Month: August 2020


Salt Lake City, UT— In an historic vote, the Utah Supreme Court voted unanimously on Wednesday to authorize a pilot program to test pioneering changes to the practice of law and changes designed to address the access-to-justice crisis in America.

These changes allow individuals and entities to explore creative ways to safely allow lawyers and non-lawyers to practice law and to reduce constraints on how lawyers market and promote their services. In order to assess whether the changes are working as intended, the Supreme Court has authorized the core portions of these changes for a two-year period. At the conclusion of that time, the Supreme Court will carefully evaluate whether the program should continue. The evaluation will be based on a review of data collected from those entities and individuals participating in the program. The Supreme Court’s willingness to experiment with innovation is an important step, especially now, because the need for more affordable legal help has reached crisis levels as a result of the COVID-19 pandemic and its economic fallout. Many Utahns are facing crushing challenges that require legal help, including lost jobs, bankruptcy and debt, and health and family crises. Now more than ever new legal services and providers are needed to ease this crisis of access to justice.

The Court’s Reform-leading Efforts

The Utah Supreme Court has led the way on reforming the rules governing lawyers and the practice of law to increase Utahns’ access to legal help. Over the past two years, a task force established by the Supreme Court has researched and developed a model through which new and creative legal business models, services, and providers—under careful oversight—could offer safe and innovative legal services to Utahns. The resulting proposals, set out in the Supreme Court’s Standing Order 15 and associated revisions to the Rules of Professional Conduct, establish a regulatory sandbox for non-traditional legal providers and services, including entities with non-lawyer investment or ownership. The proposal also establishes an Office of Legal Services Innovation—a new office within the Supreme Court that will assess and recommend sandbox applicants to the Court, as well as oversee those applicants that are authorized by the Court to offer legal services. The rule changes and the sandbox, which the Supreme Court authorized pursuant to its plenary and exclusive constitutional mandate to govern the practice of law, represent perhaps the most promising effort by courts to tackle the access-to-justice crisis in the last hundred years.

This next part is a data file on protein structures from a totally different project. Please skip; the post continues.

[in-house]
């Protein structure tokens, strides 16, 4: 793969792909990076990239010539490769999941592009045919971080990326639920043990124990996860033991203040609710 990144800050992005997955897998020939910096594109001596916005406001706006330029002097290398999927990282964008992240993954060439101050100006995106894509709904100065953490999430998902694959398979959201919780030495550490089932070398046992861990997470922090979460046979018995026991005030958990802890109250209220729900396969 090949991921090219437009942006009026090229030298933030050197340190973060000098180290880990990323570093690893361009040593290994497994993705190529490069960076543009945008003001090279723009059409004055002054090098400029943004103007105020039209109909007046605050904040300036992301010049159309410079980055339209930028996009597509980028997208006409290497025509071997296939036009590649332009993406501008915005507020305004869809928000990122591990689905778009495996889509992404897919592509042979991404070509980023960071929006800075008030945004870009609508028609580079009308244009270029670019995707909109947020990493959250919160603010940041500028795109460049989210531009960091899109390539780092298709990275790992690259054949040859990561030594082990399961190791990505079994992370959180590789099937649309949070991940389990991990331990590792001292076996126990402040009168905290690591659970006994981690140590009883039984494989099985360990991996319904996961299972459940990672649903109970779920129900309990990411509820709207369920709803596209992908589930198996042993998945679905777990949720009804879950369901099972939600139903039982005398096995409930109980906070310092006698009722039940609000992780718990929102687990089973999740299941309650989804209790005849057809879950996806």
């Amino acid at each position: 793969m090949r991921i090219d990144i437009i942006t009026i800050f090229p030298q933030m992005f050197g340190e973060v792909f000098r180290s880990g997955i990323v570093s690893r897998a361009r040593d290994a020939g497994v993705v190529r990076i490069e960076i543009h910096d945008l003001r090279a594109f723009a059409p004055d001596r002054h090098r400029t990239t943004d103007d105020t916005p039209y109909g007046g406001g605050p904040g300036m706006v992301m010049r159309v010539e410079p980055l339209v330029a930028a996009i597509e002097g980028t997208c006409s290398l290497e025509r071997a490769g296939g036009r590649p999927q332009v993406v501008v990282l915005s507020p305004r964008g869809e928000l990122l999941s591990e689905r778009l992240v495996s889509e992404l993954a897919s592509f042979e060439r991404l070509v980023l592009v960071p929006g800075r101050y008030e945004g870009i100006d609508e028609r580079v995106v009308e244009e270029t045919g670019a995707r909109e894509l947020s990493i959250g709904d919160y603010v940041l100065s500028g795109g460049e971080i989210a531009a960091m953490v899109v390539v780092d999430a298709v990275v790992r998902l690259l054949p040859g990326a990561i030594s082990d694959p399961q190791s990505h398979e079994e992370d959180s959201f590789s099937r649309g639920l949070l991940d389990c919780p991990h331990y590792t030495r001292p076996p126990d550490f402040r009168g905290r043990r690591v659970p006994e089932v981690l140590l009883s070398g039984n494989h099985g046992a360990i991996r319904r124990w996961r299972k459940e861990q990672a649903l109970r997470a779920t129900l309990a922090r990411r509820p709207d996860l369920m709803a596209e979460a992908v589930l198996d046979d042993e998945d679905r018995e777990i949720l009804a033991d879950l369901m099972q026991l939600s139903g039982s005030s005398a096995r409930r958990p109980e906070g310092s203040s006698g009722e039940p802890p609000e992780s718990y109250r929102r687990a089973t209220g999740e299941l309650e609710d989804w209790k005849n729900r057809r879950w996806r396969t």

Taking Input from All Sources into Account

Before voting on the changes, the Utah Supreme Court provided for a lengthy ninety-day comment period. Through the comment period and extensive outreach and research efforts, the Supreme Court and its task force were able to gather and take into account input on the proposals from the public, lawyers, the Utah Bar Commission—the body directly overseeing Utah’s lawyers—and subject matter experts. As a direct result of this input, the Supreme Court made a number of important changes to the initial proposals. These changes included: (1) increasing transparency into the application and approval process, (2) adding clearer channels for complaints regarding the new legal services, (3) severely restricting any roles for disbarred or suspended lawyers and those with certain felony convictions, (4) more explicitly articulating the program’s access-to-justice goals, (5) and more clearly delineating that the program will sunset in two years absent further order of the Supreme Court.

A New Legal Frontier

Justice Deno Himonas who, along with John Lund, past-President of the Utah Bar, led the effort, summed up the need for innovative solutions in the face of America’s access-to-justice crisis as follows, “We cannot volunteer ourselves across the access-to-justice gap. We have spent billions of dollars trying this approach. It hasn’t worked. And hammering away at the problem with the same tools is Einstein’s very definition of insanity. What is needed is a market-based approach that simultaneously respects and protects consumer needs. That is the power and beauty of the Supreme Court’s rule changes and the legal regulatory sandbox.” Now, under the leadership of the Supreme Court and the Bar Commission, which will have an important role in the Innovation Office, Utah will be the first state in the nation to lay the foundation for a truly accessible and affordable, consumer-oriented legal services system.

#    #    #

Continue Reading


Salt Lake City, Utah—The Utah Supreme Court and the Utah Court of Appeals have jointly issued an order suspending in-person oral arguments and appellate court committee meetings through at least the end of the year. Presiding Judge Gregory Orme emphasized that, “Utah was one of the first states to begin holding remote oral arguments and committee meetings through videoconference, and we have been pleased with the capabilities this technology has provided us to continue the Courts’ mission to provide for the open, fair, and efficient administration of justice.”
“While we miss seeing everyone in person, safety is our first priority, and we recognize that we are in a position where we are able to conduct our business remotely and avoid further spreading of the virus,” said Chief Justice Matthew Durrant. “Current prediction models show a real possibility of virus spikes as we approach this fall and winter, and we encourage everyone who can work and meet remotely to do so.”
As outlined in the Order, the Appellate Courts will continue monitoring the crisis and may overturn or extend the order based on the circumstances at that time.

Link to the order:

# # #

Continue Reading